One Size Does Not Fit All: Autism Spectrum Disorders

By: Christina Whalen, Ph.D., BCBA-D
Published: April 8, 2022
Classroom teacher with young students small group

April is Autism Awareness Month. This is a great time to build our understanding and to celebrate these individuals, their loved ones, and their educational and behavioral support teams. Not one person with Autism Spectrum Disorders (ASD) is the same. With an estimated prevalence of 1-2% of the U.S. and worldwide population, ASD is not uncommon.

The CDC estimates that 1 in 44 students have ASD and it is 4 times more common in boys than in girls, but impacts all demographics and socioeconomic groups equally. Yet, this neuro-developmental disability tells us little about what to expect, because each individual is unique, and the range of the disability is diverse. Because of this, the needs of people with ASD vary immensely and it is important to consider each person’s challenges and strengths when designing an educational program or behavioral intervention.

The traits of ASD include challenges with language and communication, social emotional skills, sensory processing, and motor skills. Executive function skills such as paying attention, memorization, organization, planning, cognitive flexibility, decision-making, and emotion regulation, are also common challenges for individuals with ASD.

Challenging Behaviors

Some individuals with ASD exhibit behavioral challenges such as aggression, self-injury, elopement, non-compliance, or tantrums. These students often need a behavior plan to identify why the behavior is happening (i.e. the function of the behavior) and to identify what is happening in the environment to affect that behavior.

These variables help drive an intervention plan to decrease the behavior while simultaneously increasing pro-social behaviors to replace the disruptive ones. RethinkEd’s behavioral intervention system can help guide educators through this process quickly and easily and includes templates, examples, and step-by-step guidance for creating a behavior plan and tracking data in an easy-to-use online system.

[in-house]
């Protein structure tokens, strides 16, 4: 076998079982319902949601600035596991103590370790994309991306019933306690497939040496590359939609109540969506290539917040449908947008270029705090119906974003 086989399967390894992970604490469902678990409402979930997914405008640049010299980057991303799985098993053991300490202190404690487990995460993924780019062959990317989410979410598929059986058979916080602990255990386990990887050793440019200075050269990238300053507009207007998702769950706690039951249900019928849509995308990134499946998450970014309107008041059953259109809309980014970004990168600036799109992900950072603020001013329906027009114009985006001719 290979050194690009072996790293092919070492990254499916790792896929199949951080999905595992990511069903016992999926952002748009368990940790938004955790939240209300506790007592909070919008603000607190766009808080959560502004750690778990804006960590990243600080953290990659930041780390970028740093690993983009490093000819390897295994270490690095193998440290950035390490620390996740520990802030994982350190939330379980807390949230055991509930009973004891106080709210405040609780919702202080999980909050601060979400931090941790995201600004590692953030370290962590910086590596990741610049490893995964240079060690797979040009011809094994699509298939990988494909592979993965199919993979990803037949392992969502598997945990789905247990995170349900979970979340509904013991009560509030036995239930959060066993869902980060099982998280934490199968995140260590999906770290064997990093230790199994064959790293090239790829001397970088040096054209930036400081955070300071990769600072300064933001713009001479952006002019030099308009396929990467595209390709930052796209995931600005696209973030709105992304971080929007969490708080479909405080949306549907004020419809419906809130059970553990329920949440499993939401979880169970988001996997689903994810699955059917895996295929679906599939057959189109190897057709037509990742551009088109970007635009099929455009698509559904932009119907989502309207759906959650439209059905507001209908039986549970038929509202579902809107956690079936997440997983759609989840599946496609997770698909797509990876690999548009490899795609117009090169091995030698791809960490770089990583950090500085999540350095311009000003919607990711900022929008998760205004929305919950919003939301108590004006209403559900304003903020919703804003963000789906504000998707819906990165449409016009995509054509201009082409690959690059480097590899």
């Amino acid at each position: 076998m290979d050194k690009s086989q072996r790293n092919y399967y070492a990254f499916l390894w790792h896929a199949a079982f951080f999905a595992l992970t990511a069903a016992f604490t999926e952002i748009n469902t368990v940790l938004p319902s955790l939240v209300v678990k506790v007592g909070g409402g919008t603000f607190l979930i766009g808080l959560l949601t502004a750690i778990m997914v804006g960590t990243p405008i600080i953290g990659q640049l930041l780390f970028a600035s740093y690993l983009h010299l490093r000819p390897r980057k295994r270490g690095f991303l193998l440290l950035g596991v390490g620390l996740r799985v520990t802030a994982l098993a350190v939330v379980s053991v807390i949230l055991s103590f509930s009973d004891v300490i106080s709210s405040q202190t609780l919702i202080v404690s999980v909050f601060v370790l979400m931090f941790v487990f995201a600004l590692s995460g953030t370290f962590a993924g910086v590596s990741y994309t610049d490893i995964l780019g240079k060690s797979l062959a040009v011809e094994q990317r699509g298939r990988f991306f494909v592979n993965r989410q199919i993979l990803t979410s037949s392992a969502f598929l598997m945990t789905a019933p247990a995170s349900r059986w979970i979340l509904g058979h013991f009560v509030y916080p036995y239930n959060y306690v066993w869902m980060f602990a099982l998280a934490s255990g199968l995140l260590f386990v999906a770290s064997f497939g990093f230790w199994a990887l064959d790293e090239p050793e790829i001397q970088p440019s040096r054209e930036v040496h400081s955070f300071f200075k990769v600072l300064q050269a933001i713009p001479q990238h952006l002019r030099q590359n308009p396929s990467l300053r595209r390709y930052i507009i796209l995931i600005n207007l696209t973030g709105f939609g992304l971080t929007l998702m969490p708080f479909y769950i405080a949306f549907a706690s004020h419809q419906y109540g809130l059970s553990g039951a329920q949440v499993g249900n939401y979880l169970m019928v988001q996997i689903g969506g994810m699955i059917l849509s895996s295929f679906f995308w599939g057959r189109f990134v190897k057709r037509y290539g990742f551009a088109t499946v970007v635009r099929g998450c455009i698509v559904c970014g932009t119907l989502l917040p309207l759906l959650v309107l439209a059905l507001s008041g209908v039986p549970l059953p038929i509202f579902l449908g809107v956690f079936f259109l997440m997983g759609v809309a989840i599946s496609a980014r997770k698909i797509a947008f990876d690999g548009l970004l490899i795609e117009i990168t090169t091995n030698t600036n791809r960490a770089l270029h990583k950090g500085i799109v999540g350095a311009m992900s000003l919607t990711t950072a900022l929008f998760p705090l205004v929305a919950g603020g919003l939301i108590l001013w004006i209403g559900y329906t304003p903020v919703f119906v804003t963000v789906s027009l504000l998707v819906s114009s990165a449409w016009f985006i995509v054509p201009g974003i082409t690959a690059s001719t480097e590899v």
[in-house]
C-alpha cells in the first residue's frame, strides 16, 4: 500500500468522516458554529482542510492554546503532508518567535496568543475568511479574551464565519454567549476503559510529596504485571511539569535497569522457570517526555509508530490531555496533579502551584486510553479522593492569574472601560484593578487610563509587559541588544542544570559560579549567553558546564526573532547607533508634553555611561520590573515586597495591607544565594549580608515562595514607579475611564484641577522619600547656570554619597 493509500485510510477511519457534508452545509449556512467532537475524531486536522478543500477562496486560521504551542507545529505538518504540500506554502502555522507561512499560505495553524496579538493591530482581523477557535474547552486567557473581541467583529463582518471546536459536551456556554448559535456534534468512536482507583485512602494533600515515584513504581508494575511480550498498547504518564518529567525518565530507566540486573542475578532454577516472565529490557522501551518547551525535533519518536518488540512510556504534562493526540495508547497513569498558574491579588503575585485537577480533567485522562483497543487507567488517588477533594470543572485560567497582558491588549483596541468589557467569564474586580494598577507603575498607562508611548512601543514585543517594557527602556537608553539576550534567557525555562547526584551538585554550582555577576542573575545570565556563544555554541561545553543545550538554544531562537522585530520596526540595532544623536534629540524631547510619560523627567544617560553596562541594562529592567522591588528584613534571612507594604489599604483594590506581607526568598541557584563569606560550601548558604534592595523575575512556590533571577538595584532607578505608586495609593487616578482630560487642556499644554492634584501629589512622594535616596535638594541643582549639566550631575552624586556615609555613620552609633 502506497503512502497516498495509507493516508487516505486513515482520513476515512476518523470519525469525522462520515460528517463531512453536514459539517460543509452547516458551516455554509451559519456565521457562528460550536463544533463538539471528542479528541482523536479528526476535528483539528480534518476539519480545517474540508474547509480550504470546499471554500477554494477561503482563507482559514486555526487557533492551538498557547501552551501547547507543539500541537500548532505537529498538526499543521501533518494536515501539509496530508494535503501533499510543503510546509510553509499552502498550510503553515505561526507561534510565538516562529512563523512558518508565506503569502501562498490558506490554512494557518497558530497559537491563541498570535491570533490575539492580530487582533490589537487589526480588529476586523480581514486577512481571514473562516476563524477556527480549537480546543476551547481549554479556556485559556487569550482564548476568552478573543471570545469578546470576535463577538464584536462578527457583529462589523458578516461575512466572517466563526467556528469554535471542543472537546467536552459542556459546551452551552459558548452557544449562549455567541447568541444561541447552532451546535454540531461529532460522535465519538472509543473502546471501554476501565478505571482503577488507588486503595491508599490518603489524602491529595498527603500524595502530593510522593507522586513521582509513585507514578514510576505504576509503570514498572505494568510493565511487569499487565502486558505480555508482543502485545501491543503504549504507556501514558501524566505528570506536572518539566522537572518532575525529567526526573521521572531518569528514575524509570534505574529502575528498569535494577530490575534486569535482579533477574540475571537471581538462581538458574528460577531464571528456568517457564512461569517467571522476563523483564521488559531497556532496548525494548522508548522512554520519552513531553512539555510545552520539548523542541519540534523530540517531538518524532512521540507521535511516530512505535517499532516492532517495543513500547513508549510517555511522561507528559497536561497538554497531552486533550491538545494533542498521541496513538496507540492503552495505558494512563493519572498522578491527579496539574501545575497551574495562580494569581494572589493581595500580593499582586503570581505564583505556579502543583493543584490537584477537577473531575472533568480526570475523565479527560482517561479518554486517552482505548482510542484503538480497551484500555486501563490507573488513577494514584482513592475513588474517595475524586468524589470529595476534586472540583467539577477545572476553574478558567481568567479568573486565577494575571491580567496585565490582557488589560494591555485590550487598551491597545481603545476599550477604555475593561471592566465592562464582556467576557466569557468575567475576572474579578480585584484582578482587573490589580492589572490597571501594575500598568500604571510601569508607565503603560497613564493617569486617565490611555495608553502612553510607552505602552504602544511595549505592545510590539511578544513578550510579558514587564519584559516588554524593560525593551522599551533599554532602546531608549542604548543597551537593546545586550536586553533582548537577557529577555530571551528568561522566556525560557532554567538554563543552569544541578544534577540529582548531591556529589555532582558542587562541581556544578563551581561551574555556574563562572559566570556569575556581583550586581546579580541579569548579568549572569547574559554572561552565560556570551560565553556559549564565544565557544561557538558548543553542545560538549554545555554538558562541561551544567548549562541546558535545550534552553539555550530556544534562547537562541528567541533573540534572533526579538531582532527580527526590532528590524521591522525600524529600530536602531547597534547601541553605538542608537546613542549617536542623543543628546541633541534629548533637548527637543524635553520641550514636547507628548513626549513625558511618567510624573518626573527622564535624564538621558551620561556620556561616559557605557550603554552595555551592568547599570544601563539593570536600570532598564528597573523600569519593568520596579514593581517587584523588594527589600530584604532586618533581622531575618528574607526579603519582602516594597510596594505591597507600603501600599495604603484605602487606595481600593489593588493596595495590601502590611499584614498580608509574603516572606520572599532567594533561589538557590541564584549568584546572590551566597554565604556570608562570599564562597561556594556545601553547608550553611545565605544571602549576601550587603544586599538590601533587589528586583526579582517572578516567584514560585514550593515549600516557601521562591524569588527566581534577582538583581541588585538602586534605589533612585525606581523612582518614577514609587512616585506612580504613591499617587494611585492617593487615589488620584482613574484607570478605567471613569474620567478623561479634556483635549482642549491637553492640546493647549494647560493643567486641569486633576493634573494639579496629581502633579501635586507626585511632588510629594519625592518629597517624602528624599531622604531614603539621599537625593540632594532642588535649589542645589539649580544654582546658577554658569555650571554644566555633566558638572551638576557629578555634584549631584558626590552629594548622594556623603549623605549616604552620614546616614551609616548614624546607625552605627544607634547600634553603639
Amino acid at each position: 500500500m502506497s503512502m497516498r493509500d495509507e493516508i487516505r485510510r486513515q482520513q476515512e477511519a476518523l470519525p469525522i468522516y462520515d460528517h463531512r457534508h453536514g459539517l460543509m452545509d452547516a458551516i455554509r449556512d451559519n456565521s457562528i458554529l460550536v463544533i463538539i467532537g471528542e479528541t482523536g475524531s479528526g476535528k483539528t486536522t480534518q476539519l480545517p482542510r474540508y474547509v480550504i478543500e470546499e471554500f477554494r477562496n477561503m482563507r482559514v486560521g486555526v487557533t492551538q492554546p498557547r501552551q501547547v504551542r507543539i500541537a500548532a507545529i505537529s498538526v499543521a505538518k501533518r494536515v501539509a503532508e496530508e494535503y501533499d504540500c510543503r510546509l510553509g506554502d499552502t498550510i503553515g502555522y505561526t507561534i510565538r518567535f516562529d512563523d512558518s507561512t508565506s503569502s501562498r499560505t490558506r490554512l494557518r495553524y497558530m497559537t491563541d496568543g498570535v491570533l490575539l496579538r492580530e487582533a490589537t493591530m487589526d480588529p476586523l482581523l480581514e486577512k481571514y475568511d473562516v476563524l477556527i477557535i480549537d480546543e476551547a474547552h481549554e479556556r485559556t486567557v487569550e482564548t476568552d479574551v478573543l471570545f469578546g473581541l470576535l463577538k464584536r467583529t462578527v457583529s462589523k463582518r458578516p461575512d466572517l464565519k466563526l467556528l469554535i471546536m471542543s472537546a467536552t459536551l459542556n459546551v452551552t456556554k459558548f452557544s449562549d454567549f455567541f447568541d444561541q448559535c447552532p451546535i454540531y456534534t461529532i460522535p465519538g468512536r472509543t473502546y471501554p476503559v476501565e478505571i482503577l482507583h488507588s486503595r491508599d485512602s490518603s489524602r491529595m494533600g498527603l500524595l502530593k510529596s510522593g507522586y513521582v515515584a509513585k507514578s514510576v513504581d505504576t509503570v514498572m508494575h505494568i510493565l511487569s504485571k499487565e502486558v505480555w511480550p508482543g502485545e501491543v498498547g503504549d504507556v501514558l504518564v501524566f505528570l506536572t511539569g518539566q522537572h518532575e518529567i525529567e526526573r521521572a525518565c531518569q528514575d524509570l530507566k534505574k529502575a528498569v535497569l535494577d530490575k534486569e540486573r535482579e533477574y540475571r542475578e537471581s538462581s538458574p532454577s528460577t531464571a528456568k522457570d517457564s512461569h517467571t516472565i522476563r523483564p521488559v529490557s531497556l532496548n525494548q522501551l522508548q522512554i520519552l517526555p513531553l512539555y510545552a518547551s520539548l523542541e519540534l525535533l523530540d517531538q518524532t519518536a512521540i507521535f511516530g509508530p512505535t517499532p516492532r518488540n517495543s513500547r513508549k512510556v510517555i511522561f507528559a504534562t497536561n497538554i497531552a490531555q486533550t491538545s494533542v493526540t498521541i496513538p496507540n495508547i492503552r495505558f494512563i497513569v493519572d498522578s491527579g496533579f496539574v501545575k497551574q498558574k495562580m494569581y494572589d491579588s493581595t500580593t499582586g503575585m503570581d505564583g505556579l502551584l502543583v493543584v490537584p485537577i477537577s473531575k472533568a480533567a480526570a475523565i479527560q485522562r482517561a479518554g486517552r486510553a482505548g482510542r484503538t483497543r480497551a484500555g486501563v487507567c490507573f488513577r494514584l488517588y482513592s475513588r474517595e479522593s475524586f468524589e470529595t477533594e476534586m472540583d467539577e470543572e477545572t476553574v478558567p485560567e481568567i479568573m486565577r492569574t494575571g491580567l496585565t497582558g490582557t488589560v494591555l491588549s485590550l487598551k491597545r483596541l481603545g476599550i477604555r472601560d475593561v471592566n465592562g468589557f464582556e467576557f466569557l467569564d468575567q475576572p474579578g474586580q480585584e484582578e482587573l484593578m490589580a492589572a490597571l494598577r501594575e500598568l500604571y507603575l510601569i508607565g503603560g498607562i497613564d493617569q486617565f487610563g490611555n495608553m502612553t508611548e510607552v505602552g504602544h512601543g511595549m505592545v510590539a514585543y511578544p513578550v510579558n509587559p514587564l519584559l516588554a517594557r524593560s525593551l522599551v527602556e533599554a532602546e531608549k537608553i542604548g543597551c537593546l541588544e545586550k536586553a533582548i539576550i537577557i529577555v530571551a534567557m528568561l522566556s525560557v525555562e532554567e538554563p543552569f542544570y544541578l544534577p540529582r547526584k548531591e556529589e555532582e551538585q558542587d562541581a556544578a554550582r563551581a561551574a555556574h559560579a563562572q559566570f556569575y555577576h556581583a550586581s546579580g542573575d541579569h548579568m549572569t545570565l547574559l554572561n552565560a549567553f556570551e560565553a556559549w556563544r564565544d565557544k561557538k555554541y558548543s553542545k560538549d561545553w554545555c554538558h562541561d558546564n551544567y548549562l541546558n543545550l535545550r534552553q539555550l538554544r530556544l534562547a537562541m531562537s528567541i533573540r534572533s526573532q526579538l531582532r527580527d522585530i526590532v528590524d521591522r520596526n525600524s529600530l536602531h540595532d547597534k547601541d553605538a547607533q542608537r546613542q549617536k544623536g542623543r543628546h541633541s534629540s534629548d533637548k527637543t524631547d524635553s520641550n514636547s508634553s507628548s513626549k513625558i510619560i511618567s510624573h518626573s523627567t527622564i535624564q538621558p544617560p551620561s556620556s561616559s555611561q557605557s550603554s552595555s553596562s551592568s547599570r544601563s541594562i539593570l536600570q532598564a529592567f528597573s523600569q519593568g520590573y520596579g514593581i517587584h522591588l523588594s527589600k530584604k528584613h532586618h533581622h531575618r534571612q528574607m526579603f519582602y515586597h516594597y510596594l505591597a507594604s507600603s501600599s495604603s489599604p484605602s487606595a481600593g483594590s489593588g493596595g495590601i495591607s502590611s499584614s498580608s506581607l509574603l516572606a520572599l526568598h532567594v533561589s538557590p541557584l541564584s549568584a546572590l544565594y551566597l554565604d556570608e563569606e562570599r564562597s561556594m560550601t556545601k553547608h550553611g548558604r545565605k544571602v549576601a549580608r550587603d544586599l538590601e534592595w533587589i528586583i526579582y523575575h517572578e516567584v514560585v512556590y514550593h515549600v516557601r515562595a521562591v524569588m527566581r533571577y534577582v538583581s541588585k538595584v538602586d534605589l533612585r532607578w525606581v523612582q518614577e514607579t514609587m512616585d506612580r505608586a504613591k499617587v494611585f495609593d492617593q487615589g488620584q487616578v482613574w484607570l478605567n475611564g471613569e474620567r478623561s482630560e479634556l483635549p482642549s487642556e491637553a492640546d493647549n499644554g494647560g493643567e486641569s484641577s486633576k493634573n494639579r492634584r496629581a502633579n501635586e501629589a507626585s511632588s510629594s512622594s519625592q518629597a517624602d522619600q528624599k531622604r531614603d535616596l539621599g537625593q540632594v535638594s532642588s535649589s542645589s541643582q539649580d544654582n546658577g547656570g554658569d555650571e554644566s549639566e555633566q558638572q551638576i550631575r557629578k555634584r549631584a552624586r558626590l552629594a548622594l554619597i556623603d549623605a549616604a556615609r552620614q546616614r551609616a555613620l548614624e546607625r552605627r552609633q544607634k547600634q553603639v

Academic Support

As ASD is a diverse spectrum, academic needs range from students needing little academic support to needing some support, to needing extensive individualized support. Students with ASD can fall into any of the 3 tiers of support in a multi-tiered framework. RethinkEd’s platform provides curriculum, data analytics, intervention tools, and resources for all levels of support for students with ASD. A student needing minimal supports can benefit from the Social Emotional Learning (SEL) curriculum or from the Vizzle academic courses when the student needs to catch up in a particular subject, such as math or social studies.

A student needing more supports can also benefit from these things but may need more Vizzle courses in more subjects and may need to complete the courses at an adjusted level that is more developmentally appropriate for their needs. Students needing more intensive support can also benefit from Vizzle courses at a level adjusted for them to have access to the content while adjusting to their cognitive and language abilities.

In addition, RethinkEd offers a comprehensive academic curriculum for special education students and many of these lessons and activities are specifically designed to meet the needs of students with ASD. While students with ASD present with varying academic needs, RethinkEd provides tools to meet this diverse range of needs.

Social and Emotional Development

All students can benefit from Social Emotional Learning (SEL) as skills such as empathy, self-advocacy, resilience, conflict resolution, goal setting, and relationships are essential life skills for everyone. These skills are critical for success in school and for preparing for adult life. Social understanding and social interactions are one of the key symptoms of ASD and so SEL may be even more important for these students.